Being a shareholder can come with certain privileges, including the right to receive dividend payments and the right to vote at shareholder meetings.

Difference Between an ETF and a Mutual Fund

Exchange traded funds (or ETFs) are a bundle of stocks packaged together to copy the performance of a stock market index. Basically, it’s an investment fund that lets you buy a large basket of individual stocks or bonds in one purchase.

A mutual fund is the relative of the ETF, but with a much higher price tag. It’s “actively” managed by a fund manager, who selects specific stocks with the goal of trying to “beat the market.” Mutual funds have higher management fees than ETFs, and evidence shows that they don't succeed in beating the market.

In comparison, an ETF looks to copy the performance of a stock market index, which is part of a “passive investing” strategy.

How to Make Money Buying Stocks

You can make money by investing in stocks in a few ways:

  1. Buy and sell individual stocks. If you had bought 10 Apple shares for $100/share and sold them all at $170/share, you could pocket $700 or use the return to buy more shares.
  2. Buy stocks, collect dividends. Some companies will regularly pay dividends (a portion of the company’s earnings) to shareholders. Dividends are paid as a percentage of the stock owned. For example, a 4% dividend yield would return $4 for every $100 invested. You could pocket that dividend as income or reinvest it to buy more shares.
  3. Buy and hold Exchange Traded Funds. As the index goes up over time, so would your investments. It makes a good long-term investment strategy.

Choosing individual stocks takes research. There are different ways to evaluate how any given stock is valued. If you’re serious about picking individual stocks, study up and crunch the numbers.

No matter how good you think you are, stock picking is hard. Even with the best research and sophisticated analysis, professional investment managers struggle to get things right.

There is just no way to know for certain if the future price of a stock will go up or down. When it comes to picking individual stocks, it is very possible to win some of the time – just be prepared to lose too. That risk is just part of the process.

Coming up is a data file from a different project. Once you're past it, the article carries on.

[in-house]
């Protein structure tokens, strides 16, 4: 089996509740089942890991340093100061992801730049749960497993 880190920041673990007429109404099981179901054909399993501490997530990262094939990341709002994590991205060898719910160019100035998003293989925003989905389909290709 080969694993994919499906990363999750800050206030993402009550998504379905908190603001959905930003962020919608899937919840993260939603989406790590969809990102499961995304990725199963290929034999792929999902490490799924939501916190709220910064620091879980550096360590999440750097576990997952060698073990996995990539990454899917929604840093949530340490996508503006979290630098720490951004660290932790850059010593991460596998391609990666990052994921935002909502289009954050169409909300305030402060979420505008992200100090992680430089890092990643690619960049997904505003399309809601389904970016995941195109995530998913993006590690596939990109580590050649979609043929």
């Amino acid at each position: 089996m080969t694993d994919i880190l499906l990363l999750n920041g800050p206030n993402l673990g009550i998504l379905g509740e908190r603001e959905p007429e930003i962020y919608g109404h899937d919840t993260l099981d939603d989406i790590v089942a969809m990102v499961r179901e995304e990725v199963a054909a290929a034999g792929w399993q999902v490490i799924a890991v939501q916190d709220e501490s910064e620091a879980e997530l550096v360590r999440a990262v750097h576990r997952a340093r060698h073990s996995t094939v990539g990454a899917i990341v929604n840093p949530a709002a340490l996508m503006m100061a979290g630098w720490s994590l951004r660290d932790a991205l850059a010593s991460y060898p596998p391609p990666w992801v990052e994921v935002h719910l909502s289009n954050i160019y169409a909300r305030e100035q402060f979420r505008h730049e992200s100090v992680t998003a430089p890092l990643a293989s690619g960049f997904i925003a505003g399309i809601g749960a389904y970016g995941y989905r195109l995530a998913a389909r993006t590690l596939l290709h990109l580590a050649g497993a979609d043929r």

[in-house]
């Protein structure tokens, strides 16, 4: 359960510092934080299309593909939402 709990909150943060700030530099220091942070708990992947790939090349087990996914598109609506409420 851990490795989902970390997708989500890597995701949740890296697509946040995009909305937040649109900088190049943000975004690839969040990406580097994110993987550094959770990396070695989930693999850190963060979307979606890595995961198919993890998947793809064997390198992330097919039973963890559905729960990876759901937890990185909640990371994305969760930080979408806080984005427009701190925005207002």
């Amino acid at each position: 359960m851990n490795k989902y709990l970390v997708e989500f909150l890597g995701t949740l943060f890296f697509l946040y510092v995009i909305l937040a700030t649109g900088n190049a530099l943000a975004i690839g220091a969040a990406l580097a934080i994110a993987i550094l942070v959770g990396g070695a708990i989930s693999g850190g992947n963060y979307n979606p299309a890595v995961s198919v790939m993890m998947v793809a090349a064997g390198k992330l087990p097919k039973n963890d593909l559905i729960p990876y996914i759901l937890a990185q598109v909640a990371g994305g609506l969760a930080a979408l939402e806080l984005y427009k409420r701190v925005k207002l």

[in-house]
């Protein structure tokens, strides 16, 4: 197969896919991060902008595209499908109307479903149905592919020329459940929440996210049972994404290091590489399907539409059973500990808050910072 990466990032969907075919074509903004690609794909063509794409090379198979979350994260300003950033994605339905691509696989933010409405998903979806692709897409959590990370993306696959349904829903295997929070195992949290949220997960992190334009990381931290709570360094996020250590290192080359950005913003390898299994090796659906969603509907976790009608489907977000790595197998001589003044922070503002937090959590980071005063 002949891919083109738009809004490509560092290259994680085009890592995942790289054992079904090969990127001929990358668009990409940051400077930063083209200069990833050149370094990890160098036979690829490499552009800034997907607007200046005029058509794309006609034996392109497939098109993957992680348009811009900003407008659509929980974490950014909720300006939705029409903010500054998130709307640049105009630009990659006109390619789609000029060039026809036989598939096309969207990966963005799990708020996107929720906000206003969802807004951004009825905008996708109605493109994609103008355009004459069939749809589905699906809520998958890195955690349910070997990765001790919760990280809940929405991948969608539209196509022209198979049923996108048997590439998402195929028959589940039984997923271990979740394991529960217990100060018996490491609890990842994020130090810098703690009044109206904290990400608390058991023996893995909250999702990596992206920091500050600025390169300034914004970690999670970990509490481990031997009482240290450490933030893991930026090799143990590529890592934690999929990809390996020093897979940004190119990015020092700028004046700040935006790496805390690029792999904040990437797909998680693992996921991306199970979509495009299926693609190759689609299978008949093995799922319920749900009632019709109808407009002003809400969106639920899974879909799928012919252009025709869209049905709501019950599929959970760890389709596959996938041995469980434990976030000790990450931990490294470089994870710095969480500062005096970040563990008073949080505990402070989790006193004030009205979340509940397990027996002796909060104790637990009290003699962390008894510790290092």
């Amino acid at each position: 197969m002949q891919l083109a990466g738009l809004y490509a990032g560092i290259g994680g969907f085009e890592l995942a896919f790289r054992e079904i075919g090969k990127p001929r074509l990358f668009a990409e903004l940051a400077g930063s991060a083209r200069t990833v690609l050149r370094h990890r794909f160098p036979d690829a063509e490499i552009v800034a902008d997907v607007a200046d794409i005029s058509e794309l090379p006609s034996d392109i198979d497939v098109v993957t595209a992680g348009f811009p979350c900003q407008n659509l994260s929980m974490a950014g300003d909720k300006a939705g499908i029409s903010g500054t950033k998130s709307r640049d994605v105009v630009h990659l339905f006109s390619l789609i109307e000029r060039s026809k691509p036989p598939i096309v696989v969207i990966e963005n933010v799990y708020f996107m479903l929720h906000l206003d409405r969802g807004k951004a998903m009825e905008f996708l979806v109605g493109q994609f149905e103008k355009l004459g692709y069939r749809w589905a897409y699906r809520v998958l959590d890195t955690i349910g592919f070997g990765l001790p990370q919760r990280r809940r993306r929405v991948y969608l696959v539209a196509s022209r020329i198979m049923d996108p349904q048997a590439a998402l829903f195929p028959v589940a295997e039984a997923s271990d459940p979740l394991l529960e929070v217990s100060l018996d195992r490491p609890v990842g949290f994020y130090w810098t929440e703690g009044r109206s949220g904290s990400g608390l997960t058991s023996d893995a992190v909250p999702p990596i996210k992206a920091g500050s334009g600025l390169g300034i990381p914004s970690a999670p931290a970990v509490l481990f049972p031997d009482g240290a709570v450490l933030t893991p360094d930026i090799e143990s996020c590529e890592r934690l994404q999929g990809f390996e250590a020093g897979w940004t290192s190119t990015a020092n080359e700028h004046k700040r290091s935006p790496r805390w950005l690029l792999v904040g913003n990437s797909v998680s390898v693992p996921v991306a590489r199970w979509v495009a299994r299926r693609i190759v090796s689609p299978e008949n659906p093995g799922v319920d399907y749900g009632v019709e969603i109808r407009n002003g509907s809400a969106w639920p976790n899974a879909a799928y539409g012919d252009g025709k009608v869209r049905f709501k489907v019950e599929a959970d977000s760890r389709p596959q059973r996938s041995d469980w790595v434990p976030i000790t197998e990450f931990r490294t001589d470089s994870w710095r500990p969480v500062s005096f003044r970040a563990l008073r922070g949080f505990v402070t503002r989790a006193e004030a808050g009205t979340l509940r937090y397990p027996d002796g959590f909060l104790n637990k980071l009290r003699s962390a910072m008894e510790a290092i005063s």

How to Reduce Risk

Stock prices are volatile by nature. They’re up one day and down the next depending on things we can’t control – like company performance, industry trends, or politics. There’s simply no way to tell how well a stock will do in the future, regardless of how well it’s done in the past. There are a few things you can do to protect yourself:

Diversify Your Portfolio

Don’t keep all your eggs in one basket. “Diversification” means holding as many different eggs (companies) in as many different baskets (industries) as possible. This way, if one company or sector fails, you won’t lose your shirt because you still have money invested somewhere else.

Diversifying a portfolio with individual stocks can get pricey and will take time for a new investor. If you’re a new investor, consider starting with ETFs. For example, buying the broad market iShares CDN Composite Index Fund (XIC) ETF means you’d be invested in 245 companies, instead of just one.

The overall price of the ETF can still go down but it won’t fluctuate as much if a few of the 245 companies aren’t doing well at any given point. The idea is that the ETF price will eventually go up as the companies collectively do well over time.

Become a Couch Potato Investor

You can also become a Couch Potato Investor. Also known as “index investing” or “passive investing,” this award-winning approach is gaining popularity. Smart investors don’t try to beat the market, and instead, try to match total market performance by putting their money into low-fee funds, such as index funds and exchange-traded funds, which hold all (or nearly all) the stocks or bonds in a particular index. Then, they check on their couch potato portfolio once a year.

Buying Stocks Through a Full-Service Brokerage

You can buy stocks through a full-service brokerage. Full-service brokerages have teams of dedicated investment advisors and financial planners on hand to “actively” manage your investments and provide expert recommendations. These types of brokerages also offer tax advice and can help with retirement or estate planning.